Is it You or is it Me?

Whitney Storey, MS, PLPC, CBE | Relationship | Counseling | Lafayette, LA

Ten years into marriage, I find it so odd that all of the classic children's stories end in the same way. People find each other, they make a commitment to each other, and curtain. The end they live happily ever after. This grand commitment we are conditioned to seek and, most often, enter into thinking it's all smooth sailing.

After some time, though, it becomes apparent that this happily ever after is really just the beginning, and we are completely unprepared!

For folks who might be thinking about or just beginning the journey toward a committed relationship, there are some big topics that research says leads to relationship struggles:

Money

What are each person's expectations about money: how will it be handled in terms of shared bills, savings, retirement, spending cash? Will there be one family bank account or will each person have their own account? Will bills be split evenly, or will bills be handled proportionally to each person's income? Who will be responsible for paying bills and handling yearly taxes?

Shared Responsibilities and Expectations

Whose role will it be to do the majority of the cooking? Cleaning? Who will be expected to handle the yard work, dishes, laundry, grocery shopping, etc.? Will these roles be handled by the same person at all times, or will there be some sort of process by which roles are chosen weekly/monthly? How will these roles change, if at all, should someone become sick or be unavailable for another reason?

Parenting

Are children in the future in this relationship? If so, what timeline does each person have in mind, and how many children do each person envision? How will childcare be handled? How will responsibilities change for each person in the relationship once there are children to care for? How does each person envision parenting and disciplining children?

These questions are only a small sample of the multitude of things that would ideally be intentionally discussed prior to a commitment as these are some of the major topics that tend to cause or to increase conflict in committed relationships.

Even if we have managed to discuss the major causes of relationship dysfunction (money, shared responsibilities, parenting, etc.) there are things that cannot be discussed ahead of time because they are simply unknown.

Relationships are made of people who are continually growing and changing. It takes work for folks who are doing this individually to ensure that as they grow and change, they are doing so in the same direction as the people they care about.

We have no way of knowing the challenges we will face, individually and as a unit, and because of that, there are no concrete ways to prepare for them. We cannot simply talk through plans A through Z in a way that ensures the relationship survives anything that comes our way.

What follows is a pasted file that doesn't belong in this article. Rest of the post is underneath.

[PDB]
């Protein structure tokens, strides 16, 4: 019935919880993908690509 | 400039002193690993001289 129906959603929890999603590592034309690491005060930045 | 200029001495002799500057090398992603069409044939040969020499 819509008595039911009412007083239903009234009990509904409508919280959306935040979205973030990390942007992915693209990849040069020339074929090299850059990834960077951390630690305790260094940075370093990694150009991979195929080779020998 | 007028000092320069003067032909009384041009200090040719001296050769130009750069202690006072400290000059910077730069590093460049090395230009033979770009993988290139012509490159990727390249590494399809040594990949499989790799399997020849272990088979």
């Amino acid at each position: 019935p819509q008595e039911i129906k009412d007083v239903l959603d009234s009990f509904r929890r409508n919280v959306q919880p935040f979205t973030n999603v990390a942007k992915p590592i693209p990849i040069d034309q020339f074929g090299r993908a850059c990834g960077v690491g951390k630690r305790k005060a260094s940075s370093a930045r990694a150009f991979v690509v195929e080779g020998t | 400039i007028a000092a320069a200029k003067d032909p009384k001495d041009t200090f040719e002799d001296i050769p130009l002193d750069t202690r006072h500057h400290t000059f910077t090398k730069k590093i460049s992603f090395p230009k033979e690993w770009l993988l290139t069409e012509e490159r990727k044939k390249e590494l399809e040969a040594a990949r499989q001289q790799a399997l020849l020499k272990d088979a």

The Good News

All is not lost, though, and here is the benefit of counseling as it applies to relationships:

A relationship can prepare for these challenges by strengthening the tools we use to ensure everyone's needs get met.

Here's what I mean:

  • Learning how to communicate our hopes, our wants, our needs, and our fears in a way that people can hear us clearly, then, knowing what to do with what they are hearing.
  • Likewise, learning how to listen to the people around you and hear both what they are saying and the context from which they are talking is equally important.
  • Noticing when we have entered one of our unhealthy and unproductive patterns of communication and interrupting that pattern is the way we change the outcome.
  • Setting up guidelines for arguing ahead of time that allow us to express those difficult feelings from a place of safety will ensure that we fight fairly.
  • Approaching each other with a sense of curiosity and with a stance of unconditional positive regard will help us to remain connected to the love, affection, and appreciation for one another.

Just as we, as individuals, are growing and changing beings, so is a relationship. After all, it is made up of growing and changing individuals. It will not and cannot remain stagnant.

You are an individual, with unique strengths and challenges, and as such, your relationships will have unique strengths and challenges.

If you would like to allow me in to your relationship as a helper and guide - an impartial expert - I would love to be able to help you transform your relationship into one that can survive the ups and downs of commitment.

Maybe you're just starting out and thinking ahead to a future together, or maybe you're finding yourselves in a new challenging time? Either way, you are welcome here.

Whitney Storey, MS, PLPC, CBE | Therapist | Lafayette, LA

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